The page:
The newspage

16/04/2010 16:02:30 UTC+02:00

Availability of Google's services in China

  • Mainland China service availability

The availability of Google's services in China has always been difficult since the launch of The reason for this, is that the Chinese citizens don't have the right-to-know. Their government doesn't believe in Freedom of Information, and a lot of Chinese people even think that it's better this way, as they think their government is protecting them by blocking disturbing content.

Google started a Chinese version of their search engine that includes censorship, even though they didn't really like it. Even with Google's efforts, China was blocking their services quite regularly, making them unavailable for the Chinese people.

In December 2009, Google became the victim of various cyber attacks, where some believed that these attacks came from the chinese government itself. The attackers where trying to access accounts of Chinese human rights activists.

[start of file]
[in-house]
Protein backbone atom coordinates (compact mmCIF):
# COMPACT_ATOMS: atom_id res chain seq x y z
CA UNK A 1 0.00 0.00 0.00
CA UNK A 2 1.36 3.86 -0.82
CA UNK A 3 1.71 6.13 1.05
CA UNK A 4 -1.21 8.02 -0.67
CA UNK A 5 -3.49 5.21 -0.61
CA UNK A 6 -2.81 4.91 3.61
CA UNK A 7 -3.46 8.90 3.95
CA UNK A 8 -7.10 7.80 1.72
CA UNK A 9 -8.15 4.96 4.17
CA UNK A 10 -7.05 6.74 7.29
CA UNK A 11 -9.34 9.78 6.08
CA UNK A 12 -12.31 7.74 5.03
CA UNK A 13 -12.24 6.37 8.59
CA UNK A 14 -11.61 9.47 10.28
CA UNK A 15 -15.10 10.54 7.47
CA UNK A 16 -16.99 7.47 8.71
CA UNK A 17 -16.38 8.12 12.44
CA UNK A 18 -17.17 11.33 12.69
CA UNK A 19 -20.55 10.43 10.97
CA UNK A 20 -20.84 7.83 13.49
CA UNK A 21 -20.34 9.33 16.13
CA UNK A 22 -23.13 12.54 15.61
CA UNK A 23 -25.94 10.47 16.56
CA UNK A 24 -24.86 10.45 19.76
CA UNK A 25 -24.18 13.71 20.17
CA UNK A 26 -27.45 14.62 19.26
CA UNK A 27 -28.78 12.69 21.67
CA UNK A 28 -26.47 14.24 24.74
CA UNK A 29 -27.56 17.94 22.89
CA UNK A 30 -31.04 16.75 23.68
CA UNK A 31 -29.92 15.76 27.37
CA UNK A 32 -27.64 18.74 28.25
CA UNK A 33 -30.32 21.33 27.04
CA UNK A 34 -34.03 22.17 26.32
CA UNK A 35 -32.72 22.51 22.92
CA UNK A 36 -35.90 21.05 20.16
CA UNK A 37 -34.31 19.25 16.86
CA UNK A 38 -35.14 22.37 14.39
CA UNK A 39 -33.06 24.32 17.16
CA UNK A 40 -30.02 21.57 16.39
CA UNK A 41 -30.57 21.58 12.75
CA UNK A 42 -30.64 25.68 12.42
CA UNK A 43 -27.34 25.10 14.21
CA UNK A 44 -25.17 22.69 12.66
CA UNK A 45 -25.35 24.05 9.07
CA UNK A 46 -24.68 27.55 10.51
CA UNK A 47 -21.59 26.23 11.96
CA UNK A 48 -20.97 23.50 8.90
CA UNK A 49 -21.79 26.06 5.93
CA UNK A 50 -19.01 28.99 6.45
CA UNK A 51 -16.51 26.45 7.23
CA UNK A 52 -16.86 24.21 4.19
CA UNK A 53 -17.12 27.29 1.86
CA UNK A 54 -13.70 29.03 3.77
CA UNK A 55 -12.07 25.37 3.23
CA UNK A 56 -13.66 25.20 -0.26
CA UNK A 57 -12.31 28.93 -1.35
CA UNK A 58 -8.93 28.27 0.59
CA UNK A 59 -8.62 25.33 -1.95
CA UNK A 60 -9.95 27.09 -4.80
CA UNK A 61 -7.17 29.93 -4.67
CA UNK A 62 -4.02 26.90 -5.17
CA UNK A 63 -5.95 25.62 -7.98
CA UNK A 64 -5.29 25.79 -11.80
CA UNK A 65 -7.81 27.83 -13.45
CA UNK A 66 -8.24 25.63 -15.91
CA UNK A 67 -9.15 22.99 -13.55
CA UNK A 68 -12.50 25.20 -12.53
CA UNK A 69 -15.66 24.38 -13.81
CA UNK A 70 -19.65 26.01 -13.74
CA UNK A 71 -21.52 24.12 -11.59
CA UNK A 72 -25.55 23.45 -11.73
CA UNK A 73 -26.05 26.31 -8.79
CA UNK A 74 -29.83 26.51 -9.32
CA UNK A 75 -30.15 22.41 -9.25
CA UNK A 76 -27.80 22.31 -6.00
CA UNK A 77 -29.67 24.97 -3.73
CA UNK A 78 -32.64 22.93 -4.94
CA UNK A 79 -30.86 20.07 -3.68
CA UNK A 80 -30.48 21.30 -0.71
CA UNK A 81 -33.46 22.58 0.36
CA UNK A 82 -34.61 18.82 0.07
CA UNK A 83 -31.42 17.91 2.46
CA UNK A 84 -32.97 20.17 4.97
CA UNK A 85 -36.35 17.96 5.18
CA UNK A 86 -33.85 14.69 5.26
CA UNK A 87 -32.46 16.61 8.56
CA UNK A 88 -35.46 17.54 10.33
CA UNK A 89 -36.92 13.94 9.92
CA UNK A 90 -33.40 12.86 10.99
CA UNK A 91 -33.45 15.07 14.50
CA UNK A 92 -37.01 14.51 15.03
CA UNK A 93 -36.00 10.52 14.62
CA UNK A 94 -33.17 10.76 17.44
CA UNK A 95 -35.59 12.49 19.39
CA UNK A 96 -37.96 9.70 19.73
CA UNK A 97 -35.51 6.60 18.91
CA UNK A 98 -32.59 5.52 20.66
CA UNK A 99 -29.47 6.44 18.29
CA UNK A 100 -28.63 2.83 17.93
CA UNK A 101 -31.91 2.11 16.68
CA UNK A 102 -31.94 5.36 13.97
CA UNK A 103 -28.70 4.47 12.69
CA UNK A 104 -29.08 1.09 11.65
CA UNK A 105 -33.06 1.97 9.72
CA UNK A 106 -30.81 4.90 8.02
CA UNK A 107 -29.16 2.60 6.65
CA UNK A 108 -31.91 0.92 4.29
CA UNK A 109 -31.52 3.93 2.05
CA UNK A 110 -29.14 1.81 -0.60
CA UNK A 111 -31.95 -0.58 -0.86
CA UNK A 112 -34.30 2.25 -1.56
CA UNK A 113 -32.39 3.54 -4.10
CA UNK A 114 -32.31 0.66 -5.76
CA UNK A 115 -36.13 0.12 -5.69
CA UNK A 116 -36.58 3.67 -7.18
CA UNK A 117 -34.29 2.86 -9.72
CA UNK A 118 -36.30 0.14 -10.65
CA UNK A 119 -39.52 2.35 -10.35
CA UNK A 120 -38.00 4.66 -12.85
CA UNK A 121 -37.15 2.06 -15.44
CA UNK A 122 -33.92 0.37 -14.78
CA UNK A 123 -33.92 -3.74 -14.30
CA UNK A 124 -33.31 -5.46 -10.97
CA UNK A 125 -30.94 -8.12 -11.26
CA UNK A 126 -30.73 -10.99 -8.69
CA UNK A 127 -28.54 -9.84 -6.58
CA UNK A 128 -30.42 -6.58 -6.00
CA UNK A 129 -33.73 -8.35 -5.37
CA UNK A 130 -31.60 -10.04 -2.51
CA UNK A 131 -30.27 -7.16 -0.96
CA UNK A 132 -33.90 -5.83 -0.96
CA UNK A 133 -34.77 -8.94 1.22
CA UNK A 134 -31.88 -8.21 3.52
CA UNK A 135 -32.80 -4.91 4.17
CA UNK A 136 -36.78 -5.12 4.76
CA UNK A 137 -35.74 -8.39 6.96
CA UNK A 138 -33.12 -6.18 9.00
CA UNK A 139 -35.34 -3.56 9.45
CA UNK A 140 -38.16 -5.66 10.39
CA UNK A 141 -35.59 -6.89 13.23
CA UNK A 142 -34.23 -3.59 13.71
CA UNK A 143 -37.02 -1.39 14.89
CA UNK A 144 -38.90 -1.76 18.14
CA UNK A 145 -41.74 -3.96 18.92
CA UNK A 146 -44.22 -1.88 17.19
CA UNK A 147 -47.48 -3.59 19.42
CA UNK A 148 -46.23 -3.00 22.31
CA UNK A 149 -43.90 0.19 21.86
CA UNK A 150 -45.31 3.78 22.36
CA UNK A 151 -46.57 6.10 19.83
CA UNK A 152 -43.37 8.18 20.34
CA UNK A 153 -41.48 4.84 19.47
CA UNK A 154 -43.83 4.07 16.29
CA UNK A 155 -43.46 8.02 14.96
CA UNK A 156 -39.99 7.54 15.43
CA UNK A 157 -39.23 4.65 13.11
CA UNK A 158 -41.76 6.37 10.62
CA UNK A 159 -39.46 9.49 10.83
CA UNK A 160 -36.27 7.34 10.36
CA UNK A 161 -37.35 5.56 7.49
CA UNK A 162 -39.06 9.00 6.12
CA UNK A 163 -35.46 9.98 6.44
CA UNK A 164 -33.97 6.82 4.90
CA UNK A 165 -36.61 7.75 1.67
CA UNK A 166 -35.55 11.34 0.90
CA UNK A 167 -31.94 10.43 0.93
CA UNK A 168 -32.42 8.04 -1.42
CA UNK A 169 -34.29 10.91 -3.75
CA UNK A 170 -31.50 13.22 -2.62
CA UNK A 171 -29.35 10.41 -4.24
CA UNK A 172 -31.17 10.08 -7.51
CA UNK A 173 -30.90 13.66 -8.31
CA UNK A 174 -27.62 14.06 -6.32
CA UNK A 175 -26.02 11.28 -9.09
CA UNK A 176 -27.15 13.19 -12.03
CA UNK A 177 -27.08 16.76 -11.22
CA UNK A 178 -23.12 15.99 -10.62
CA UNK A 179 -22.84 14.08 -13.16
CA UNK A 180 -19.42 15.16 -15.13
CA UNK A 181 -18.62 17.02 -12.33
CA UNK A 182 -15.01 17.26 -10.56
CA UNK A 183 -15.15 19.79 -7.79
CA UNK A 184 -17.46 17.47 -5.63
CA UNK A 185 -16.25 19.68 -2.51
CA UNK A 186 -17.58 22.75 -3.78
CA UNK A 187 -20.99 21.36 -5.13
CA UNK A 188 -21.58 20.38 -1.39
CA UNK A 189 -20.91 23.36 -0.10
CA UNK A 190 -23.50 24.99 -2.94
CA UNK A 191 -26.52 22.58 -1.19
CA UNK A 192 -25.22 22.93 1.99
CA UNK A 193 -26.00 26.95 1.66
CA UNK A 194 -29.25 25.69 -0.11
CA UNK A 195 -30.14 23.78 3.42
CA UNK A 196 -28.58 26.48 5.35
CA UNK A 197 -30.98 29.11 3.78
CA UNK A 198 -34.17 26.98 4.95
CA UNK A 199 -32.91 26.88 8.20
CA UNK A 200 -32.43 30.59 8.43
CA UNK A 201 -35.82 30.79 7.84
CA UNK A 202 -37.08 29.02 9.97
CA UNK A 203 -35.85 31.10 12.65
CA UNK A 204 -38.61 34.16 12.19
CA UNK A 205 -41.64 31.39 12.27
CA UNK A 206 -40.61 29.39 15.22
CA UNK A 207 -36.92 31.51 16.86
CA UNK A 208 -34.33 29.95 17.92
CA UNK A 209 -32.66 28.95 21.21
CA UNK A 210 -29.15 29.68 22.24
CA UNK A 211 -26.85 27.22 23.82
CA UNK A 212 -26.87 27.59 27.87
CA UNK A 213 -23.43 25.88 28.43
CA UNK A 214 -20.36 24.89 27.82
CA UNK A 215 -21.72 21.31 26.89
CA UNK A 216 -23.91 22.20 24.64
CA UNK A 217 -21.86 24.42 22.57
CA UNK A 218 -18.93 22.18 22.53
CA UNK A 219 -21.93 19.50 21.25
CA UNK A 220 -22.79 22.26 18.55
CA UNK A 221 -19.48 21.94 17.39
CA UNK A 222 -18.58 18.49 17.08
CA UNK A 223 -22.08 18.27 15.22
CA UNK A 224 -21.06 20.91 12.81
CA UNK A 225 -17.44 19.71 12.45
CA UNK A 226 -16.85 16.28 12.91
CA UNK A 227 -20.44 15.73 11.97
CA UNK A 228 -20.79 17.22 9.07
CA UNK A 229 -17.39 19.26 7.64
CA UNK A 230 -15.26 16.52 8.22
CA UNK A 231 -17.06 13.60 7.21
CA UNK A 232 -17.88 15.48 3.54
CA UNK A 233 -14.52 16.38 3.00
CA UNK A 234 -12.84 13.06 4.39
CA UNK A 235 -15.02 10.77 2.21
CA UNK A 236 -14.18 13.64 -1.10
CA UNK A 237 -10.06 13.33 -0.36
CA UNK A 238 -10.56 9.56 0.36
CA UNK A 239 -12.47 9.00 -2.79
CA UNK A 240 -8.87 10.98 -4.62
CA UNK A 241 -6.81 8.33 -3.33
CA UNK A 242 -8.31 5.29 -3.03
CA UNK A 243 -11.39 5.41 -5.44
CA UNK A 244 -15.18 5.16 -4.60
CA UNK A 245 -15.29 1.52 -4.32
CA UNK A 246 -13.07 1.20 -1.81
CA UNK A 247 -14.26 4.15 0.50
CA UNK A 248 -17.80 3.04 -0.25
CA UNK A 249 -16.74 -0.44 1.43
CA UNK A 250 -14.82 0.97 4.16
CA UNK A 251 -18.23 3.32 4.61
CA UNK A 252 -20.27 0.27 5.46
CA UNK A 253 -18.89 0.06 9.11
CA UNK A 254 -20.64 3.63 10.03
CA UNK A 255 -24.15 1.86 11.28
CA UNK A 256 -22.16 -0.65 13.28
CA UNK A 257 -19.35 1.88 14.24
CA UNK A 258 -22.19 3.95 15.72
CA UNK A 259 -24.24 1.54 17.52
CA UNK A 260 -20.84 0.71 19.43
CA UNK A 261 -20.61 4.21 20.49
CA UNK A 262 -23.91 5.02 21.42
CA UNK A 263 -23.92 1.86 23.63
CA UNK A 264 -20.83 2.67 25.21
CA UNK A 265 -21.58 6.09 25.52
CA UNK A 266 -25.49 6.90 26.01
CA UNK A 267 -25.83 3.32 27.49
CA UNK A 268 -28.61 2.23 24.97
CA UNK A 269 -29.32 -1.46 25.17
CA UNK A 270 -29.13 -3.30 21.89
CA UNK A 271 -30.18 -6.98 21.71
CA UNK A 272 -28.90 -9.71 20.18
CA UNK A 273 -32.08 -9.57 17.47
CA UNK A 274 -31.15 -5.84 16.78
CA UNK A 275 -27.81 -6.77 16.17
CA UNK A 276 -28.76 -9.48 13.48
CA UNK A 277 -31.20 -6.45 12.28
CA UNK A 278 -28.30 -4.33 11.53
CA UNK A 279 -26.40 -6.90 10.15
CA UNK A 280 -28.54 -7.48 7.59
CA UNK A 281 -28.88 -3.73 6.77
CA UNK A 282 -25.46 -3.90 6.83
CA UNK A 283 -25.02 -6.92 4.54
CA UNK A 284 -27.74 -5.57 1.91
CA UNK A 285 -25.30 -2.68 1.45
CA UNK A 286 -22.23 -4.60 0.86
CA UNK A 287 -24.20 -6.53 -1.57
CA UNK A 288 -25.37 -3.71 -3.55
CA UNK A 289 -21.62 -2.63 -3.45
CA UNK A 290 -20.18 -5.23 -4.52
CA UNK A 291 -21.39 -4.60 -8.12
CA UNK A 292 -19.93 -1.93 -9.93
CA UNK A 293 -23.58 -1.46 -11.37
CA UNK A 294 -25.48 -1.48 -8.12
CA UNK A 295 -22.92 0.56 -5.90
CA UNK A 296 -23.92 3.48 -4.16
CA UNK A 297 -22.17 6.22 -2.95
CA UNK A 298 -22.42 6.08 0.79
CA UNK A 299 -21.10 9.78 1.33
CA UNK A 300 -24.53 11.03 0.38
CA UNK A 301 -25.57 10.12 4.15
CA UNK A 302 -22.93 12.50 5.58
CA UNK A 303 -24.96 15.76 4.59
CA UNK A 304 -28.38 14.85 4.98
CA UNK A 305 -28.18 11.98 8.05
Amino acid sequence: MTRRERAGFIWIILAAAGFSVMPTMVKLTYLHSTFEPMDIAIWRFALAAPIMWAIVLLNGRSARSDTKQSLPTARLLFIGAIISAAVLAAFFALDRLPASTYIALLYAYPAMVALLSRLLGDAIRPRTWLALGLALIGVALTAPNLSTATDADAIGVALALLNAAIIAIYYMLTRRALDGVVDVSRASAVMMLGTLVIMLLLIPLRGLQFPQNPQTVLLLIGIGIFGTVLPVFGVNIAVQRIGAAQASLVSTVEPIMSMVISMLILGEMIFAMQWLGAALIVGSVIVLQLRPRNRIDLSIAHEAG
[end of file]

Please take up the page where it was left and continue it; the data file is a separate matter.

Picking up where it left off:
Quote from Google's blog:

These attacks and the surveillance they have uncovered--combined with the attempts over the past year to further limit free speech on the web--have led us to conclude that we should review the feasibility of our business operations in China. We have decided we are no longer willing to continue censoring our results on, and so over the next few weeks we will be discussing with the Chinese government the basis on which we could operate an unfiltered search engine within the law, if at all. We recognize that this may well mean having to shut down, and potentially our offices in China.

China responded by announcing a total blockage of Google's services, starting at the 10th of april 2010.

We're a week past that deadline, and there haven't been any news updates since. Chinese locals told me that they could still access Google Documents and Gmail, so I'm not really sure what has been decided.

In any case, you can check if (and when) Google's services are accessible in China. Google has created a webpage which provides a summary of accessibility to Google services from within mainland China.